Safer Sleep for Babies
Regular use of a dummy (also known as a ‘pacifier’ or ‘soother’ has been found in several studies to be associated with a lower risk of SIDS, although it is not clear exactly why this is. Research has also found that if an infant who is accustomed to dummy use is not given one on a particular occasion, the degree of protection may be less than during sleep periods when a dummy is given. Therefore, if a baby uses a dummy as part of their general routine, it should be given for every sleep period.
Using a dummy when putting your baby down to sleep might reduce the chance of Sudden Infant Death Syndrome (SIDS). If you choose to use a dummy, it is recommended that you consider offering it once breastfeeding has been established, typically when your baby is about one month old.
Some people like to use a dummy as babies find sucking a soothing thing to do.
Why does using a dummy reduce the chance of a baby dying suddenly?
We do not know exactly what it is about a dummy that may help reduce the chance of a baby dying of SIDS. As with most of the safer sleep information, we only know that there is good evidence to show what you can do to reduce the chance of SIDS, and what increases the chance and should be avoided.
Does my baby need to use a dummy every day?
Regular dummy use is the best way to use a dummy. This means offering your baby a dummy each time you put them down for a sleep, day or night. You and your baby will also find it easier to have a regular sleep routine. If the dummy falls out of your baby’s mouth during sleep, there is no need to put it back in.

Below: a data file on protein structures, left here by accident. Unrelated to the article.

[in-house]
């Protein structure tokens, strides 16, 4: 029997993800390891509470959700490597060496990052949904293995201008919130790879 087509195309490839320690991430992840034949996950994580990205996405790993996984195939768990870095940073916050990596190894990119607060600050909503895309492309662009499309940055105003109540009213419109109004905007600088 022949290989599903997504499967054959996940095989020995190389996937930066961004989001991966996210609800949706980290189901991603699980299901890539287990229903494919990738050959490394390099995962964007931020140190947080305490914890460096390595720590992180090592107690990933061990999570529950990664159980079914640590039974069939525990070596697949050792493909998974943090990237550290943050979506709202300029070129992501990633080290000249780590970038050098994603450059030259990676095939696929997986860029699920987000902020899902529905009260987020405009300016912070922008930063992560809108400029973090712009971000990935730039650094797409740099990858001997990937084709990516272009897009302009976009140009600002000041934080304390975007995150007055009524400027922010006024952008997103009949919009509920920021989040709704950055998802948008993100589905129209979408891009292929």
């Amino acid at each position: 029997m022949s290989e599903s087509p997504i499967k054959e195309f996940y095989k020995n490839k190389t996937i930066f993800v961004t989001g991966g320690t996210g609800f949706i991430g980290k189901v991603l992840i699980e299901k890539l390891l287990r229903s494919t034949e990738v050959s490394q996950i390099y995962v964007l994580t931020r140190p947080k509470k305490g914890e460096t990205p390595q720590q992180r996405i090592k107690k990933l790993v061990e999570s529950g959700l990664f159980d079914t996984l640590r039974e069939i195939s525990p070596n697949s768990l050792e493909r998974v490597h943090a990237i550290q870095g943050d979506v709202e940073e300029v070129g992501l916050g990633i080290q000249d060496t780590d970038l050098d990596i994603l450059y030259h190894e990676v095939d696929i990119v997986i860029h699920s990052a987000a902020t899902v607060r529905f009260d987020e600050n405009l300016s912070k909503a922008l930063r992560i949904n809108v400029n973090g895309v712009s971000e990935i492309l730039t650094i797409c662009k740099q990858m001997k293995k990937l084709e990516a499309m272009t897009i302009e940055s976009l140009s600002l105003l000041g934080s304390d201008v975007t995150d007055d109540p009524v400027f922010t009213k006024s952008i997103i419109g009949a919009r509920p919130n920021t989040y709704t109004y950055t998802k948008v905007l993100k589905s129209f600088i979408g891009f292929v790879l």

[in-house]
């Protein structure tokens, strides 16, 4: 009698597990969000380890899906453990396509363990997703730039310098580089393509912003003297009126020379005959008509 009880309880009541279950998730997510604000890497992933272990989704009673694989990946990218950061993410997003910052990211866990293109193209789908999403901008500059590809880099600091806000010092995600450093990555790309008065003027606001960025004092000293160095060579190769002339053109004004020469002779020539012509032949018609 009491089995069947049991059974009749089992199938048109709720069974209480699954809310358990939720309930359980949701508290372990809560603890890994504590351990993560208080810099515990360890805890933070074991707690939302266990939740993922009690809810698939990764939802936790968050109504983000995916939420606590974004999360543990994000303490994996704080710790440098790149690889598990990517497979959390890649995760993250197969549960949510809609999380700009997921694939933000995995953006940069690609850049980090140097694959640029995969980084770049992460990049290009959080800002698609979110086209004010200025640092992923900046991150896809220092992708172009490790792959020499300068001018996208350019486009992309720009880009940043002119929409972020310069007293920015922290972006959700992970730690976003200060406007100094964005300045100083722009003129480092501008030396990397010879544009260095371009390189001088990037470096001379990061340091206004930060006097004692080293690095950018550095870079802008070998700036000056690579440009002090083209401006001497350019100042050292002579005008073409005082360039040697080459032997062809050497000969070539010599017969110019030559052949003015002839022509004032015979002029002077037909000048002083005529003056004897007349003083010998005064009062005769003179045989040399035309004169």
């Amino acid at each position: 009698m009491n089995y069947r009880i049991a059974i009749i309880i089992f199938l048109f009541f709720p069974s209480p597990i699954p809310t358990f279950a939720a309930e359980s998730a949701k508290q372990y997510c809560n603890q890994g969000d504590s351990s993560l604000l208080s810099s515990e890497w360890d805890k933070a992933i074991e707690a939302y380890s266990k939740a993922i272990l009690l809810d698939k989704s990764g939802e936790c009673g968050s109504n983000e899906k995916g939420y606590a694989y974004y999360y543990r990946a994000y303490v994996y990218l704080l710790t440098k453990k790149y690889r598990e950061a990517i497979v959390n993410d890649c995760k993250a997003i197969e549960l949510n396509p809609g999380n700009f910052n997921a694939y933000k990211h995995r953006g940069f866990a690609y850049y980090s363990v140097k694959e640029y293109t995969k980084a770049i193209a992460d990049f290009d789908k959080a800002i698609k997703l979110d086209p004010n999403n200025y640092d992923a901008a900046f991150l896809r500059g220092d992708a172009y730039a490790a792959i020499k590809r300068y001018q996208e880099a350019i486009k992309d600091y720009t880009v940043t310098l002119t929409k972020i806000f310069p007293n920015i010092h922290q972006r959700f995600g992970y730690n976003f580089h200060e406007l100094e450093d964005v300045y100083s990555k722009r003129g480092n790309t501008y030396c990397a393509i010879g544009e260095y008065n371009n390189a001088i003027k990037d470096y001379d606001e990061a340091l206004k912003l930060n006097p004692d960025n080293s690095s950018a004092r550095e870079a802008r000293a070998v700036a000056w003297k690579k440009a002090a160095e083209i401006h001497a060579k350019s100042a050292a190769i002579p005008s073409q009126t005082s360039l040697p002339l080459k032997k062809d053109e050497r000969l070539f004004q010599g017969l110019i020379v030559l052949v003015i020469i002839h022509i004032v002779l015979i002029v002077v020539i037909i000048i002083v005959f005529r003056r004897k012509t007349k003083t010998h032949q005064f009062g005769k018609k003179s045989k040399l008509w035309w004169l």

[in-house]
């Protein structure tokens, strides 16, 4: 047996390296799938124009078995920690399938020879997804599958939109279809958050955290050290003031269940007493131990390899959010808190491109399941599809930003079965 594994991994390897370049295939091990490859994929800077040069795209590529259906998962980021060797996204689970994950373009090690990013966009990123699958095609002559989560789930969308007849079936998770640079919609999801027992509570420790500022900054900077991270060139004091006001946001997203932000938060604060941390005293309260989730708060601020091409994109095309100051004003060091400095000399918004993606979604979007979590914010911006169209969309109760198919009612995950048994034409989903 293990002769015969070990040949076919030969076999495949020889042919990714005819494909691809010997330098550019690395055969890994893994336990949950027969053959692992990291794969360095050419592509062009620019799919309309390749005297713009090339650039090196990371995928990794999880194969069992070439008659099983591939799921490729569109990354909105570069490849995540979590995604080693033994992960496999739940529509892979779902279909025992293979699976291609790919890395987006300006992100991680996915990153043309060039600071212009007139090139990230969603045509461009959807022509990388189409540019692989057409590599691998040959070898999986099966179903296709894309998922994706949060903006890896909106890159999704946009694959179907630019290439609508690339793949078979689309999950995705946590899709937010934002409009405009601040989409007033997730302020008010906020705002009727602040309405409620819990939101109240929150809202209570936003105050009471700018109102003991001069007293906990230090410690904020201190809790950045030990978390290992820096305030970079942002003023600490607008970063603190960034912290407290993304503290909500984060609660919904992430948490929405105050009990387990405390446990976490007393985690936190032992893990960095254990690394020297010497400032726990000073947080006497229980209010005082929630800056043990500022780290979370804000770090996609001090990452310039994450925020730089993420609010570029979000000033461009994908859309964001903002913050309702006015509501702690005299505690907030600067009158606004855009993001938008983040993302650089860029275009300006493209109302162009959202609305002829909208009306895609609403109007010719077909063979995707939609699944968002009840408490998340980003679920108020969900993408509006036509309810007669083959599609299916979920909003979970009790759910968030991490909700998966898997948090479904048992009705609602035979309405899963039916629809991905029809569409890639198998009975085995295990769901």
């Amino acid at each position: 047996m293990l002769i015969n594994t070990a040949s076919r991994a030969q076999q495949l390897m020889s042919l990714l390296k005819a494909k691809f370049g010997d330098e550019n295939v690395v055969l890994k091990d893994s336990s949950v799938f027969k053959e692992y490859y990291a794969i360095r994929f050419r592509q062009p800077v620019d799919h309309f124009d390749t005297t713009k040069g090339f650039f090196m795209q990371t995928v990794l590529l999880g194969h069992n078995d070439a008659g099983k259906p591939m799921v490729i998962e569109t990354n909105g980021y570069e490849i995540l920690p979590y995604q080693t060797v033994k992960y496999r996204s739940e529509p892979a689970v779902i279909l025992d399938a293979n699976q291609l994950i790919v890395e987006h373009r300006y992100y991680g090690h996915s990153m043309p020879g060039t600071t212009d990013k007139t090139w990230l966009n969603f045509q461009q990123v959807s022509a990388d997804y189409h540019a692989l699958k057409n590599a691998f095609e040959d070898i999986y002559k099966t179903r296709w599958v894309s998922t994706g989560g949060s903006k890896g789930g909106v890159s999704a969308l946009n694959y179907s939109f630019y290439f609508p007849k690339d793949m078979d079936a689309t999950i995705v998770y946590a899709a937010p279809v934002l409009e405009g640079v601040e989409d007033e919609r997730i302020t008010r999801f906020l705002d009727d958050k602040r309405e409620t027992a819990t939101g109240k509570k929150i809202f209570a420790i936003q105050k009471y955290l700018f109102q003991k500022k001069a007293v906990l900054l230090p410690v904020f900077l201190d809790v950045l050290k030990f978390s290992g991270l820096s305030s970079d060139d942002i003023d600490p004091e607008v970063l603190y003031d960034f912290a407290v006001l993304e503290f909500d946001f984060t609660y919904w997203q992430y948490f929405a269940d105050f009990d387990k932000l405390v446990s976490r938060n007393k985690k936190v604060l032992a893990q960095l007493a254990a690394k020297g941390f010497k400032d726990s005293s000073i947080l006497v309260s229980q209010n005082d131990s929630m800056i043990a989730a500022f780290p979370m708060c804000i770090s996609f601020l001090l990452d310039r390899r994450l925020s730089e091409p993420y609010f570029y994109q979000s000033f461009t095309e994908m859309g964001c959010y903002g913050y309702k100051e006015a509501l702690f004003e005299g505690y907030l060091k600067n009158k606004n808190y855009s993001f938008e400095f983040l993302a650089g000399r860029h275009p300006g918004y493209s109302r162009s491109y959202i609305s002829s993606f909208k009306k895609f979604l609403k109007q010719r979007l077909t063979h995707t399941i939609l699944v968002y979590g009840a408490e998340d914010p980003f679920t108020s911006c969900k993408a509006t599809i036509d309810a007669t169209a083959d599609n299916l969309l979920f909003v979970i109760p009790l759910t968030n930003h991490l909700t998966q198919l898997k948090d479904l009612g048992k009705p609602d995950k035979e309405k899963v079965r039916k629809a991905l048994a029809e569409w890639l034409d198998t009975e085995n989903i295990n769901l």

Will using a dummy make breastfeeding more difficult?
If you choose to use a dummy, only introduce it once you have established breastfeeding. The time this takes differs for each person, but it could be a few weeks. Make sure you get help if you need it. Once breastfeeding is established, introducing a dummy should not have a negative effect.
What do I do if my paediatrician has recommended I use a dummy, but I have not properly established breastfeeding with my baby?
There are some situations in which babies are given dummies by medical professionals when breastfeeding has not been established:
1. As a general comforter for babies, it may be helpful to provide a dummy when they are receiving procedures or when on ventilators
2. It can also help to develop some facial muscles in premature babies as they learn to suck
3. For babies receiving a certain kind of ventilation called CPAP, a dummy helps to keep their mouths closed and to maintain pressure in their airways.
Little Sprog recommends that parents follow health professional advice in these situations.
What if my baby won’t take a dummy?
Not all babies like using dummies. If your baby repeatedly refuses a dummy, do not force them to take it. Some studies have suggested that finger or thumb-sucking may give a similar benefit, but even if your baby does not do this, following other safer sleep advice such as not smoking and placing your baby to sleep on their back will still significantly lower their chance of SIDS.